Keywords: Affinity chromatography ; Glycosaminoglycans ; Proteins ; Life and Medical Sciences ; Cell & Developmental Biology
    Source: Wiley InterScience Backfile Collection 1832-2000
    Topics: Biology
    Notes: A group of four similar proteins, BSP-A1, BSP-A2, BSP-A3, and BSP-30-kDa, represent the major acidic proteins found in bovine seminal plasma (BSP). These proteins are secretory products of the seminal vesicles; they bind to spermatozoa upon ejaculation and could represent decapacitation factors. It has been shown that the glycosaminoglycans present in the female reproductive tract are involved in the capacitation of spermatozoa. Therefore, it was of interest to investigate whether BSP-A1, -A2, -A3, and -30-kDa proteins of bovine seminal fluid interact with heparin. Chromatography of alcohol precipitates of bovine seminal fluid on a heparin-Sepharose column resolved these proteins into three peaks. Peaks 1 and 2 (retarded proteins) were eluted upon extensive washing of the column with 0.05 M phosphate buffer, pH 7.4 (equilibrating buffer), and accounted for approximately 25% of the applied proteins. Proteins in peak 3 represented adsorbed proteins and were eluted with phosphate buffer containing 1 M NaCl. Proteins in each peak were characterized by sodium dodecyl sulfate polyacrylamide gel electrophoresis (SDS-PAGE) under reducing conditions. Peak 1 contained proteins with molecular weights ranging from 8 to 350 kDa, peak 2 contained a single protein with a molecular weight of 14 kDa, and peak 3 contained proteins with molecular weights of 15.5, 16, 25, and 30 kDa. The proteins in peak 3 were further resolved into unadsorbed (peak 4) and adsorbed (peak 5) proteins on a gelatin-Agarose column. Separation of the proteins of peak 3 and peak 5 by polyacrylamide gel electrophoresis in the presence of sodium dodecyl sulfate and reducing agents followed by transfer to nitrocellulose and probing with antibodies against the previously well-characterized BSP proteins indicated the presence of BSP-A1, BSP-A2, BSP-A3, and BSP-30-kDa proteins. These results demonstrate that BSP-A1, -A2, -A3, and -30-kDa proteins bind to heparin or glycosaminoglycans and we postulate interaction of these spermatozoa-bound proteins with glycosaminoglycans in the female reproductive tract.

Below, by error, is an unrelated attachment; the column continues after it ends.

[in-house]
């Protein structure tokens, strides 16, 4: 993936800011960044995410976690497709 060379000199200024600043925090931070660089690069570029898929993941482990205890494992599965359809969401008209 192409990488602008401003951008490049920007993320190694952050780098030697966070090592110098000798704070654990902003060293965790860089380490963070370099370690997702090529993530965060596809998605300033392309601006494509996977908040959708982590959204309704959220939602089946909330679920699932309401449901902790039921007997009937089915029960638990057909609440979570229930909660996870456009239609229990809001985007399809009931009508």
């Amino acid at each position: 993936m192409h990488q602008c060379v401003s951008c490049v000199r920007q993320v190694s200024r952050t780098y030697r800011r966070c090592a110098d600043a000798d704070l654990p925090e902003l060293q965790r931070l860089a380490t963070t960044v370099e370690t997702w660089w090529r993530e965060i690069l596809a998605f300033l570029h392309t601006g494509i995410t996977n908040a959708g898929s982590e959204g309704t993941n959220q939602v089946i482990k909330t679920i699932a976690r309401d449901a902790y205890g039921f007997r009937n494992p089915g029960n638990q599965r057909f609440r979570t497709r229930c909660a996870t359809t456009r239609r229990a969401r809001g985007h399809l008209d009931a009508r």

Additional Material: 4 Ill.
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  • 8
    Electronic Resource
    Electronic Resource
    New York, NY [u.a.] : Wiley-Blackwell
    Molecular Reproduction and Development 26 (1990), S. 331-336 
    ISSN: 1040-452X
    Keywords: Heparin-binding placental protein ; Immunofluorescence ; Microinjection ; Nonphysiological oocyte activation ; Fertilization ; Life and Medical Sciences ; Cell & Developmental Biology
    Source: Wiley InterScience Backfile Collection 1832-2000
    Topics: Biology